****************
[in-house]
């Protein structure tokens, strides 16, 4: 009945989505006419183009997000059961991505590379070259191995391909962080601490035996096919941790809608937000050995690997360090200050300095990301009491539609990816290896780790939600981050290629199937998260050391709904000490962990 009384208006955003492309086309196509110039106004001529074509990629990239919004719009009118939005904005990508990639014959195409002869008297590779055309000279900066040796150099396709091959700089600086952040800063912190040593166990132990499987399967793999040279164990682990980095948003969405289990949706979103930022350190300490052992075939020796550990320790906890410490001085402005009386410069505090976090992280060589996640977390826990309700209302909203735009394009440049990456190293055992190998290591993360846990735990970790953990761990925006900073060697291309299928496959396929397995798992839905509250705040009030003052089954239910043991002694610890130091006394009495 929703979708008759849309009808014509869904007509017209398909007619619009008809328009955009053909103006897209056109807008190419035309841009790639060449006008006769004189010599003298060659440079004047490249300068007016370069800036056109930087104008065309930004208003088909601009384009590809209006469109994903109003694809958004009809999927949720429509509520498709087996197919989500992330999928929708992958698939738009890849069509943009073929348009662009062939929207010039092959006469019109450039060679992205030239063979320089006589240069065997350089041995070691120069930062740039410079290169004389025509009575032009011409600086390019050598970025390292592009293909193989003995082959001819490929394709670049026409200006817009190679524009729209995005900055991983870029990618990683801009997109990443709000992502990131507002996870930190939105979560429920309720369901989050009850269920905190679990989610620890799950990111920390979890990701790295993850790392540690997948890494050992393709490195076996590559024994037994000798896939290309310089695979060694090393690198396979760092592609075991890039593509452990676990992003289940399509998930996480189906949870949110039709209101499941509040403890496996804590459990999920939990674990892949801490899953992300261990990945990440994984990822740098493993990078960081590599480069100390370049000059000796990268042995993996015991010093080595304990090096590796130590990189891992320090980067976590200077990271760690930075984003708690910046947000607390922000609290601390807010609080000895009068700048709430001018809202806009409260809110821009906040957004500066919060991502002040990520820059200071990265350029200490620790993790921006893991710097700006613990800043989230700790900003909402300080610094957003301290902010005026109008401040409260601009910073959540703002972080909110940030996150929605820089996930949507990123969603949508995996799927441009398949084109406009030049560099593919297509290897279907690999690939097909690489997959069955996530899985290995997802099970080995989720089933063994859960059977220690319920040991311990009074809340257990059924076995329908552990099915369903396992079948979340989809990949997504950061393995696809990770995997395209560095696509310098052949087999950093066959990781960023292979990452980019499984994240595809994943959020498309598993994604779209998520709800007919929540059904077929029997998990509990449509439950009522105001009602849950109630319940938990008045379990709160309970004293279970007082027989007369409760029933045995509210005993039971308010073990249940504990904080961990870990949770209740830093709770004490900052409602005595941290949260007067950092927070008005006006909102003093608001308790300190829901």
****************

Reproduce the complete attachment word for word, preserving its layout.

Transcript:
[in-house]
């Protein structure tokens, strides 16, 4: 009945989505006419183009997000059961991505590379070259191995391909962080601490035996096919941790809608937000050995690997360090200050300095990301009491539609990816290896780790939600981050290629199937998260050391709904000490962990 009384208006955003492309086309196509110039106004001529074509990629990239919004719009009118939005904005990508990639014959195409002869008297590779055309000279900066040796150099396709091959700089600086952040800063912190040593166990132990499987399967793999040279164990682990980095948003969405289990949706979103930022350190300490052992075939020796550990320790906890410490001085402005009386410069505090976090992280060589996640977390826990309700209302909203735009394009440049990456190293055992190998290591993360846990735990970790953990761990925006900073060697291309299928496959396929397995798992839905509250705040009030003052089954239910043991002694610890130091006394009495 929703979708008759849309009808014509869904007509017209398909007619619009008809328009955009053909103006897209056109807008190419035309841009790639060449006008006769004189010599003298060659440079004047490249300068007016370069800036056109930087104008065309930004208003088909601009384009590809209006469109994903109003694809958004009809999927949720429509509520498709087996197919989500992330999928929708992958698939738009890849069509943009073929348009662009062939929207010039092959006469019109450039060679992205030239063979320089006589240069065997350089041995070691120069930062740039410079290169004389025509009575032009011409600086390019050598970025390292592009293909193989003995082959001819490929394709670049026409200006817009190679524009729209995005900055991983870029990618990683801009997109990443709000992502990131507002996870930190939105979560429920309720369901989050009850269920905190679990989610620890799950990111920390979890990701790295993850790392540690997948890494050992393709490195076996590559024994037994000798896939290309310089695979060694090393690198396979760092592609075991890039593509452990676990992003289940399509998930996480189906949870949110039709209101499941509040403890496996804590459990999920939990674990892949801490899953992300261990990945990440994984990822740098493993990078960081590599480069100390370049000059000796990268042995993996015991010093080595304990090096590796130590990189891992320090980067976590200077990271760690930075984003708690910046947000607390922000609290601390807010609080000895009068700048709430001018809202806009409260809110821009906040957004500066919060991502002040990520820059200071990265350029200490620790993790921006893991710097700006613990800043989230700790900003909402300080610094957003301290902010005026109008401040409260601009910073959540703002972080909110940030996150929605820089996930949507990123969603949508995996799927441009398949084109406009030049560099593919297509290897279907690999690939097909690489997959069955996530899985290995997802099970080995989720089933063994859960059977220690319920040991311990009074809340257990059924076995329908552990099915369903396992079948979340989809990949997504950061393995696809990770995997395209560095696509310098052949087999950093066959990781960023292979990452980019499984994240595809994943959020498309598993994604779209998520709800007919929540059904077929029997998990509990449509439950009522105001009602849950109630319940938990008045379990709160309970004293279970007082027989007369409760029933045995509210005993039971308010073990249940504990904080961990870990949770209740830093709770004490900052409602005595941290949260007067950092927070008005006006909102003093608001308790300190829901």